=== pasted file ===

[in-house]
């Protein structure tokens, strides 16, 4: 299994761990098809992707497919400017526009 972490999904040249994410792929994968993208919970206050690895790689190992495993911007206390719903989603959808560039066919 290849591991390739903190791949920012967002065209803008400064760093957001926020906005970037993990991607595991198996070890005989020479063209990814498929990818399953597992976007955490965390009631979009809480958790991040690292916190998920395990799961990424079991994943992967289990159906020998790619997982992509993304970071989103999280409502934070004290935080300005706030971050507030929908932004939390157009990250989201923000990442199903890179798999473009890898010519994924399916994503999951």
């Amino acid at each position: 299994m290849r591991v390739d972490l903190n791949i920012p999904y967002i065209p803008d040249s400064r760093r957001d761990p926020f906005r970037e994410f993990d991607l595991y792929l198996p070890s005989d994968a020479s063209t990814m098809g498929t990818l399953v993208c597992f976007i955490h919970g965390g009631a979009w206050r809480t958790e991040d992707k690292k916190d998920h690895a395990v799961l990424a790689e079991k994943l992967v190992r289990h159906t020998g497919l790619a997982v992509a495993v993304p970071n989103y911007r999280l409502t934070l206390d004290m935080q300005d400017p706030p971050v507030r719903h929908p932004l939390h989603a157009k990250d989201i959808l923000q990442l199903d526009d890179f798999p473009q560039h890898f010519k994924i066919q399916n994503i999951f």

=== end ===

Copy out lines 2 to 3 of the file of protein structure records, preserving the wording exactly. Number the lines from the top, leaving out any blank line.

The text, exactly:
């Protein structure tokens, strides 16, 4: 299994761990098809992707497919400017526009 972490999904040249994410792929994968993208919970206050690895790689190992495993911007206390719903989603959808560039066919 290849591991390739903190791949920012967002065209803008400064760093957001926020906005970037993990991607595991198996070890005989020479063209990814498929990818399953597992976007955490965390009631979009809480958790991040690292916190998920395990799961990424079991994943992967289990159906020998790619997982992509993304970071989103999280409502934070004290935080300005706030971050507030929908932004939390157009990250989201923000990442199903890179798999473009890898010519994924399916994503999951």
């Amino acid at each position: 299994m290849r591991v390739d972490l903190n791949i920012p999904y967002i065209p803008d040249s400064r760093r957001d761990p926020f906005r970037e994410f993990d991607l595991y792929l198996p070890s005989d994968a020479s063209t990814m098809g498929t990818l399953v993208c597992f976007i955490h919970g965390g009631a979009w206050r809480t958790e991040d992707k690292k916190d998920h690895a395990v799961l990424a790689e079991k994943l992967v190992r289990h159906t020998g497919l790619a997982v992509a495993v993304p970071n989103y911007r999280l409502t934070l206390d004290m935080q300005d400017p706030p971050v507030r719903h929908p932004l939390h989603a157009k990250d989201i959808l923000q990442l199903d526009d890179f798999p473009q560039h890898f010519k994924i066919q399916n994503i999951f």